Lawmakers float data tax as part of privacy promotion
While New York is not the first state to propose data privacy legislation, it is the first to propose a data privacy bill that would implement a tax on large tech companies that benefit from the sale of data. New York consumer data.
Known as the Data Economy Labor Compensation and Accountability Act, the bill seeks to enact a 2% tax on annual revenue earned from data from New York residents. This tax and other rules and regulations aimed at protecting citizens’ data will be enforced by a newly established Consumer Data Protection Office described in the bill.
The office would require all data controllers and contractors to register annually in order to meet state compliance requirements. Failure to do so, according to the bill, would result in fines.
As for the tax, all funds will be devoted to improving education and reducing the digital divide.
“Tax revenue will be used for digital literacy, workforce reshuffling, STEAM (science, technology, engineering, arts and math) education, kindergarten to 12th grade education year, to retraining and retraining the workforce, ”said Senator Andrew Gounardes, D-22. .
As to why the bill is being proposed now, Gounardes said, “Every day, big tech companies like Amazon, Apple, Facebook and Google capitalize on the unpaid labor of billions of people to create their products and services through targeted advertising and artificial intelligence. “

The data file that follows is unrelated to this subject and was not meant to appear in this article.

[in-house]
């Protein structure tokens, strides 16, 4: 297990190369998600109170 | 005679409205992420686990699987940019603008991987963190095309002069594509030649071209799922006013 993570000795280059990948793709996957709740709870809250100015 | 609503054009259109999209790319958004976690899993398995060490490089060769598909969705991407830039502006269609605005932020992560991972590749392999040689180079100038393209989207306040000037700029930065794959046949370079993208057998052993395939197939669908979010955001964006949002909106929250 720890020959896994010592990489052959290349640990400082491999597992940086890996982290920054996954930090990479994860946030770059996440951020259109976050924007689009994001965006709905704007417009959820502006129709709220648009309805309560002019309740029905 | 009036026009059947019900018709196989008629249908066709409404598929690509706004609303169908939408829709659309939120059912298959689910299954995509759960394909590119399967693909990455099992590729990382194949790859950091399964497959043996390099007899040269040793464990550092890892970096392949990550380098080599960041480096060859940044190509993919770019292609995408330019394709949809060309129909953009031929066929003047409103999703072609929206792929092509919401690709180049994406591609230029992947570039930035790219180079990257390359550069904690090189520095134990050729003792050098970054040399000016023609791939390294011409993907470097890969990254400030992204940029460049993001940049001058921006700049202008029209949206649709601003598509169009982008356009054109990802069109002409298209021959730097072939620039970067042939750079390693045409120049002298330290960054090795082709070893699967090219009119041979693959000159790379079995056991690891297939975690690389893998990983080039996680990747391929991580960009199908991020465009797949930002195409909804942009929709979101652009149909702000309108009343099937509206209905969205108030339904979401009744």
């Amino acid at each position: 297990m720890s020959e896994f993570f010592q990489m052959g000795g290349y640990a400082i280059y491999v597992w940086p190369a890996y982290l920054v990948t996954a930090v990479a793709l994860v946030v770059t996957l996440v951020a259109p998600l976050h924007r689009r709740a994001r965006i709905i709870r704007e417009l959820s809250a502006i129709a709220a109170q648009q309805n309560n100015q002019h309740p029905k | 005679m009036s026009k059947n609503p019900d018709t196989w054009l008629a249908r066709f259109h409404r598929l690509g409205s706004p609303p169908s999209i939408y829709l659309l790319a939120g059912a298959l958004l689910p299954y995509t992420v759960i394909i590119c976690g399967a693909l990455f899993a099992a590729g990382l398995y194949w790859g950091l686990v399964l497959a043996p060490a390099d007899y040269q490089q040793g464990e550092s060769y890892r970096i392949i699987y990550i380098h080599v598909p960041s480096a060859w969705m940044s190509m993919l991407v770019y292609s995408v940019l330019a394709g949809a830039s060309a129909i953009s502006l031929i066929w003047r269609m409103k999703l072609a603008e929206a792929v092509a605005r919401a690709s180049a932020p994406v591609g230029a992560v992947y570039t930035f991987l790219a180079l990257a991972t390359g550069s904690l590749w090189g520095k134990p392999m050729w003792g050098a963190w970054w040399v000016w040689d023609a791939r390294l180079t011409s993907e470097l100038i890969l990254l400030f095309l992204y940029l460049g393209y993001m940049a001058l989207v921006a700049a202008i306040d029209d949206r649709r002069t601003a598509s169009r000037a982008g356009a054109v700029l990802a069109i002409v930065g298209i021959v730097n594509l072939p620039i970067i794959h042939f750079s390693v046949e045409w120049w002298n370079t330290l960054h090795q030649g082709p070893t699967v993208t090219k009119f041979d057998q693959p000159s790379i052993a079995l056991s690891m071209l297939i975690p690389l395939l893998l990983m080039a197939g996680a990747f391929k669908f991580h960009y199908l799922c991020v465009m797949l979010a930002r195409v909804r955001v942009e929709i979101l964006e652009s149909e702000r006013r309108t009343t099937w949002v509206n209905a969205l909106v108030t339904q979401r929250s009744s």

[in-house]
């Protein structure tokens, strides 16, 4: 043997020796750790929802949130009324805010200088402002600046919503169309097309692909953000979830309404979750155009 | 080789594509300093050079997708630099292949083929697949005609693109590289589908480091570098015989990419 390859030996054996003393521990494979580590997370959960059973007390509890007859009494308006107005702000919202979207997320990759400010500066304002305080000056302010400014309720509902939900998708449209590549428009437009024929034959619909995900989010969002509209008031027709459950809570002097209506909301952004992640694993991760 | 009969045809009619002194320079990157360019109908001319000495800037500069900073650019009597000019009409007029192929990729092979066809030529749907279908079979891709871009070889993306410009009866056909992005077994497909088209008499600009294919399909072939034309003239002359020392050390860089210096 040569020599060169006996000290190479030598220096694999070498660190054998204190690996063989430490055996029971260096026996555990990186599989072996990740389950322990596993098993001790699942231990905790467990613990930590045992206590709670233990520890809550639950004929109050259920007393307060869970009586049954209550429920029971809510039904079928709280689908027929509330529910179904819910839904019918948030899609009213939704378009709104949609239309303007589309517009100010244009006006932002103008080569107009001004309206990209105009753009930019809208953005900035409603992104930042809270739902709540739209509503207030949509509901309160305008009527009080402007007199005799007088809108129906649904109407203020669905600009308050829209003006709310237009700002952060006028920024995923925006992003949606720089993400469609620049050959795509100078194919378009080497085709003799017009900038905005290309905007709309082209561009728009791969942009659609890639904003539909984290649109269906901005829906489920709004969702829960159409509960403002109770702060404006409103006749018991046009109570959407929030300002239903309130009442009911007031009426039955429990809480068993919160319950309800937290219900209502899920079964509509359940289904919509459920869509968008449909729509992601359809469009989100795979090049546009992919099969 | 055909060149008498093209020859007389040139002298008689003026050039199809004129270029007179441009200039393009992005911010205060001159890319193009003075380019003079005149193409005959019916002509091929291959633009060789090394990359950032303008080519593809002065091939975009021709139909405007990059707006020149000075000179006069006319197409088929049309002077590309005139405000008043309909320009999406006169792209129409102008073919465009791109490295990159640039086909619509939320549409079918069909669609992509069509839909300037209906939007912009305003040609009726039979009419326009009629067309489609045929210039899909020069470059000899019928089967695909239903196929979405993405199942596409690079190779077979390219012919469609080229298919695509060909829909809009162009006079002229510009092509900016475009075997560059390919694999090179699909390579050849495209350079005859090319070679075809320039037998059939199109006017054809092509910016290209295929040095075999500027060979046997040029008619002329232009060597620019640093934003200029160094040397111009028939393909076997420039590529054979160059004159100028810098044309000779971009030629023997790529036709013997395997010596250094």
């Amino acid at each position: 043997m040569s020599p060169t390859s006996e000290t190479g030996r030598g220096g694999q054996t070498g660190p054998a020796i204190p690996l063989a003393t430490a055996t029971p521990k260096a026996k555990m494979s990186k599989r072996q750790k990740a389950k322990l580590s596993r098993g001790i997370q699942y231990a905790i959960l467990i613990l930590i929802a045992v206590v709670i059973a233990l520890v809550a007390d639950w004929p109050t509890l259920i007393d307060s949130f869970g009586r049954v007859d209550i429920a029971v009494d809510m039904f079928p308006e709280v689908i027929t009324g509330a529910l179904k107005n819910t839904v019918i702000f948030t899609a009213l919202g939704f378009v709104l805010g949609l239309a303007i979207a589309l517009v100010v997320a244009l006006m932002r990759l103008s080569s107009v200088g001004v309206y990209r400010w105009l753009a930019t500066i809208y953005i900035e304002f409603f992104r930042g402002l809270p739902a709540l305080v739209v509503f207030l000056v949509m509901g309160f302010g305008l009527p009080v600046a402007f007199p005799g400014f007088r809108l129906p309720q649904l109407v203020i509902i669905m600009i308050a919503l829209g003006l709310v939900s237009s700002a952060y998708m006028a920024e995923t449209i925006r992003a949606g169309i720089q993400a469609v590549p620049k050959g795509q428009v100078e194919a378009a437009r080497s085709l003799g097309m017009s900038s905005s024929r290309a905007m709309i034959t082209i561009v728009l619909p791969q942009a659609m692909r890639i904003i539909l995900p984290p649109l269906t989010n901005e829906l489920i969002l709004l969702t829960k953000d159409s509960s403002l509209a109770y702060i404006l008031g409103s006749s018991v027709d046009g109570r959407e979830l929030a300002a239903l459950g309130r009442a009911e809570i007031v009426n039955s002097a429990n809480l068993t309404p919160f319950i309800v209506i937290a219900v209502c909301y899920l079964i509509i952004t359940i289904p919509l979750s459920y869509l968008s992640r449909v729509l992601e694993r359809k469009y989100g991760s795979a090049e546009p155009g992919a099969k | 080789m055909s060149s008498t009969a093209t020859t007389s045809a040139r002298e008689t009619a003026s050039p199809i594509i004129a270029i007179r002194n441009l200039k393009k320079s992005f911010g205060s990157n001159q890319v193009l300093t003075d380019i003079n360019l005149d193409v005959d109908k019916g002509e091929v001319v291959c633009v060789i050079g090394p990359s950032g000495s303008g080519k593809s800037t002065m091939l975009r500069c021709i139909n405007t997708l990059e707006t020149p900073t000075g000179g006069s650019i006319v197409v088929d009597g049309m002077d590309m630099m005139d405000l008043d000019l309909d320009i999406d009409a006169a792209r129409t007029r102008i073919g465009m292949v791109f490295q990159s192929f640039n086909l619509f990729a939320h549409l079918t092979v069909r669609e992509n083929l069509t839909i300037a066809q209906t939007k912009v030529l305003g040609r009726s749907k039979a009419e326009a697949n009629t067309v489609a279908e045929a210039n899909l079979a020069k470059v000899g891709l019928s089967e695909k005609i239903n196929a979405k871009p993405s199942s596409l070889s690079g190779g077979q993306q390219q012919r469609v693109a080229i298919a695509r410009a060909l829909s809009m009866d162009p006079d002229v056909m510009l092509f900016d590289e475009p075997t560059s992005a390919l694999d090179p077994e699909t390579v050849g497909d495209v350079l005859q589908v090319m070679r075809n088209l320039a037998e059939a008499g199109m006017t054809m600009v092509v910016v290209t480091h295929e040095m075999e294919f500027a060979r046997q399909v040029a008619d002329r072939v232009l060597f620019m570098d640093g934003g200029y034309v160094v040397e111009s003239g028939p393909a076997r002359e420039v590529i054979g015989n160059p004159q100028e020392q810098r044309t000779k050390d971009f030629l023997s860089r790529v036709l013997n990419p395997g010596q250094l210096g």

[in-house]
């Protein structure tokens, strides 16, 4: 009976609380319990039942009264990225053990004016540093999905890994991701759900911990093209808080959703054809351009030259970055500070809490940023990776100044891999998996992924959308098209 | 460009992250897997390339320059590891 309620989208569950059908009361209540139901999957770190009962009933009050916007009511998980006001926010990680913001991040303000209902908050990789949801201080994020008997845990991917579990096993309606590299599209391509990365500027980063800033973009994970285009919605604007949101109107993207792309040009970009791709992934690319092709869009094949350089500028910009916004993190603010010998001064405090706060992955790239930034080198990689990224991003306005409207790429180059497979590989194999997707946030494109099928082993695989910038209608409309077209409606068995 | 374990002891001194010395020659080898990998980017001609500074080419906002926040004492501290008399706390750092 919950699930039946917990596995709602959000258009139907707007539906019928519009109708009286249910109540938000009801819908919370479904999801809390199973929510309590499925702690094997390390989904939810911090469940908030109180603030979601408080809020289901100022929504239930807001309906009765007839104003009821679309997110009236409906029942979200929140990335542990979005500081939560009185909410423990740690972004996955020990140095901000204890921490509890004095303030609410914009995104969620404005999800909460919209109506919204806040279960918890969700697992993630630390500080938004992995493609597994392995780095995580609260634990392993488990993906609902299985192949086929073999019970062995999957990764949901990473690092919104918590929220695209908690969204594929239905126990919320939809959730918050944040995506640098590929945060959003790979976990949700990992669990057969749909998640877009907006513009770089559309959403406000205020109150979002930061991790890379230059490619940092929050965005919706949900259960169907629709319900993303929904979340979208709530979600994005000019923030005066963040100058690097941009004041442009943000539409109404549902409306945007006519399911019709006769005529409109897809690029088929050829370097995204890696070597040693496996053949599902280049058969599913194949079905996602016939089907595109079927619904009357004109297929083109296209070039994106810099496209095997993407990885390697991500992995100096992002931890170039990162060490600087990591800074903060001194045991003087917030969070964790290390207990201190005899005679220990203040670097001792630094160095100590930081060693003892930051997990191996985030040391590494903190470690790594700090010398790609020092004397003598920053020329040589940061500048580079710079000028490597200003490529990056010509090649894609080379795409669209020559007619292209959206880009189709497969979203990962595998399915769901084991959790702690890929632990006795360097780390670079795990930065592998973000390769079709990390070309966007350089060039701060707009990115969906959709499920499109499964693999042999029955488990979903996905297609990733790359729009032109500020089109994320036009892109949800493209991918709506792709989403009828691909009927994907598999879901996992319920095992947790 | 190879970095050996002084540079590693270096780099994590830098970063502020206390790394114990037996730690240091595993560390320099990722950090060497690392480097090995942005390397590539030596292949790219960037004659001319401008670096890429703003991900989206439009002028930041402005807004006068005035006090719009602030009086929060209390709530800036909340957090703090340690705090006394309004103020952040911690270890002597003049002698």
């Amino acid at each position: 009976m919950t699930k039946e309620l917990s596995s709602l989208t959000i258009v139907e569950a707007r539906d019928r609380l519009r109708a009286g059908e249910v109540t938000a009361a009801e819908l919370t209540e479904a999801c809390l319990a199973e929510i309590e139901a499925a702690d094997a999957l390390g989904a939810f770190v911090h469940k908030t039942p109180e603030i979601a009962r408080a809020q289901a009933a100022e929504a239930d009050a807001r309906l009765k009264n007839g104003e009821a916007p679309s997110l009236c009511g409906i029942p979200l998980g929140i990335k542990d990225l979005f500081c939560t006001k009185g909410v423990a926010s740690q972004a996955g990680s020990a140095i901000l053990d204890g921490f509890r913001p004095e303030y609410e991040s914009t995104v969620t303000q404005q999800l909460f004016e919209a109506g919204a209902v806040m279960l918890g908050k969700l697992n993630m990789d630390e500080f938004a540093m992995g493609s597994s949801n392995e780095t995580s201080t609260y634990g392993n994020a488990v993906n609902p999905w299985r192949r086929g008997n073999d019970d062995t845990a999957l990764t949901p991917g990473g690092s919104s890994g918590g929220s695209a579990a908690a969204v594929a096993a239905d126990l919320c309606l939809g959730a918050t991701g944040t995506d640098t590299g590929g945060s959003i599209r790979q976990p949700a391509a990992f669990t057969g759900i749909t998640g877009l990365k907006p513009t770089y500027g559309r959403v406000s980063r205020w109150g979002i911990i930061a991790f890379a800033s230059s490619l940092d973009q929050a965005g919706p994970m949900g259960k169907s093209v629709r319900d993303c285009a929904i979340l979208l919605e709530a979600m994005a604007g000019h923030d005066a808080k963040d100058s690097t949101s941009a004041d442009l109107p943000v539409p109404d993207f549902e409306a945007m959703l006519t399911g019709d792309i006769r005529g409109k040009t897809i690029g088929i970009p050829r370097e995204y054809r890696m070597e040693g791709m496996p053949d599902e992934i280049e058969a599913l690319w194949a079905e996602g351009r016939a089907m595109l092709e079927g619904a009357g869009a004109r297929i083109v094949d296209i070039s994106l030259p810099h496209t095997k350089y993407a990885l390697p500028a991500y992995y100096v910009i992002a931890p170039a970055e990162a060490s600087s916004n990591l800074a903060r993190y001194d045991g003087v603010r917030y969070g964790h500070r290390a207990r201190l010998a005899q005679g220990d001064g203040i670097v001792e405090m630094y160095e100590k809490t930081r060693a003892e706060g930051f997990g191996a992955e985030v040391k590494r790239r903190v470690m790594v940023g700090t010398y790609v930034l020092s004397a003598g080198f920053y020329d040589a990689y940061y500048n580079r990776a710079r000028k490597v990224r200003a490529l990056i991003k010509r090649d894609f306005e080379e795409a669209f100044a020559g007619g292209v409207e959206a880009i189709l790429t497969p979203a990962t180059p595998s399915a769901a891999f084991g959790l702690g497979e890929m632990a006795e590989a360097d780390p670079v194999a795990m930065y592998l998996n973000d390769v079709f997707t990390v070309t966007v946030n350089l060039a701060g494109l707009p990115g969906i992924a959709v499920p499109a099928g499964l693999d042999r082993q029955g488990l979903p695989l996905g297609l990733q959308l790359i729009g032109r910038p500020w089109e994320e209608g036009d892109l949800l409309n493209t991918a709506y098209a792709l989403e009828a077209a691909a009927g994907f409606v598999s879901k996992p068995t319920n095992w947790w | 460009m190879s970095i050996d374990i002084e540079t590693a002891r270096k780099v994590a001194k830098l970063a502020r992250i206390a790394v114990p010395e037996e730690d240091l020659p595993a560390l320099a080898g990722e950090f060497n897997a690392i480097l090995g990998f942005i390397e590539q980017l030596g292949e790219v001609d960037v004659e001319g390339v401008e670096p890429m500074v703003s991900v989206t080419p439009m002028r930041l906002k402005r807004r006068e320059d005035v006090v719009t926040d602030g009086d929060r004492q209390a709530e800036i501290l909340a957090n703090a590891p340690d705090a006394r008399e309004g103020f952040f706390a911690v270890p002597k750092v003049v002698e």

As a result, he said, “it is fair that New Yorkers are paid for their free labor.”
Examples of this free job include filling out search engine requests, sharing social media updates, filling out CAPTCHA requests, and visiting different websites.
“The premise is solid,” Gounardes said. “New Yorkers provide resources to businesses and don’t get a dime in return. If it was an oil company, a factory, or any other type of company that profits from the work done by individuals, they would be paid. “
However, an industry expert expressed a different opinion on the bill, questioning whether the legislation actually addresses data privacy concerns.
“I don’t really think the bill talks about privacy per se,” said Cynthia Burke, chief compliance officer at cybersecurity firm Capsule8. “It doesn’t tell big companies what they can and can’t do in terms of data collection; on the contrary, all it says is that they are going to be imposed. “
However, said Burke, the bill opens the door to discussions about how big tech companies are using citizen data and how those concerns might be addressed.
“I think for the bill to go anywhere it would first have to be Amazon, Google, TikTok and other big tech companies disclosing the data they collect on New York residents,” she declared. “If this went ahead, it would create hundreds of millions of dollars for the state.”
But would that be enough to prevent big tech companies from taking advantage of New Yorkers’ personal data?
The answer, according to Burke, is unlikely.
“Even the catastrophic GDPR fines haven’t slowed down the biggest tech companies – what about a tax doing anything to curb the data economy as we know it?” she said. “Google is unlikely to give up the billions in revenue generated by consumer data, even if it were taxed.”
However, she says, “we saw something similar in the past with the Industrial Revolution; it’s just a new context. It would be up to lawmakers to look back and learn from those times to navigate this new data economy. ”